The permanent exhibition of the Heraklion Archaeological Museum
Pyxis with animal-shaped handle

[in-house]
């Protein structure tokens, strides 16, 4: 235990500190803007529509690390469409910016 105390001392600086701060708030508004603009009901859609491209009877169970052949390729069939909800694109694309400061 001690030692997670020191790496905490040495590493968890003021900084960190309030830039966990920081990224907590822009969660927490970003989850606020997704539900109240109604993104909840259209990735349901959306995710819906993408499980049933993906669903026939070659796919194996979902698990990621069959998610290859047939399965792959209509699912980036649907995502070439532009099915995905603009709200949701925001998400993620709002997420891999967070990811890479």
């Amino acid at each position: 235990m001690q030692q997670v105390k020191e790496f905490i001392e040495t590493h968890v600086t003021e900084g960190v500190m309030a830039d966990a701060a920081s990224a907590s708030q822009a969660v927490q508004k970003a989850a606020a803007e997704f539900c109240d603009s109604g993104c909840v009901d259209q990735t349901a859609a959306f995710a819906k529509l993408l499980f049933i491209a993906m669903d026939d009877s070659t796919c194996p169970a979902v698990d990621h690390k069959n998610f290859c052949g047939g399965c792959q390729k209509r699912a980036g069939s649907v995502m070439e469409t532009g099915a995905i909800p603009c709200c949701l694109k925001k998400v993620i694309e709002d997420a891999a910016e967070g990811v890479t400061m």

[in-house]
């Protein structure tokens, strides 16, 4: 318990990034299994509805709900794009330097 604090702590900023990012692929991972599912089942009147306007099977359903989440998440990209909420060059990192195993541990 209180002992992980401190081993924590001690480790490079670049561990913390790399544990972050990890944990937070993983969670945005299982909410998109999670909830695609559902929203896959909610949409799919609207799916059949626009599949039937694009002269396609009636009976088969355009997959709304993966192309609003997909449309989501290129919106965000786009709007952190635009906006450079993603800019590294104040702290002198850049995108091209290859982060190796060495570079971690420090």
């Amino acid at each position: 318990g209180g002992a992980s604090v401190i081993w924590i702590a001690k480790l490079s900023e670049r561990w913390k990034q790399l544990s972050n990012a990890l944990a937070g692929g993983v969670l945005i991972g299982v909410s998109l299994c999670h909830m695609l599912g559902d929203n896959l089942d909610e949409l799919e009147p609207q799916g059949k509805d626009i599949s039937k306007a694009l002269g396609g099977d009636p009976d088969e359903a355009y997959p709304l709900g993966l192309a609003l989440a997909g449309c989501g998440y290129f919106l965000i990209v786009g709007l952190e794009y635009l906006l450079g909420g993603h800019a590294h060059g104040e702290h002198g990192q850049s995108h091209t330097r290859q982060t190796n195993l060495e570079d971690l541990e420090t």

This characteristic example of Prepalatial art was found at Zakros. It is a stone pyxis with low cylindrical body and lid, both of which are covered with incisions forming triangles. This decorative motif was common in the Cyclades and suggests contacts between these two areas in the Early Bronze Age. The lid has two pairs of holes for fastening, with corresponding holes on the base of the pyxis. The handle of the lid is shaped like a dog, idly lying with outstretched front paws. The dog's body is rendered in low relief, but the head is sculpted in the round, which gives the figure a certain liveliness. This vase is characteristic of the gradual change in Prepalatial Minoan art and the prevalence of naturalism over schematic motifs. A similar pyxis lid found in Mochlos appears to have been crafted by the same artist.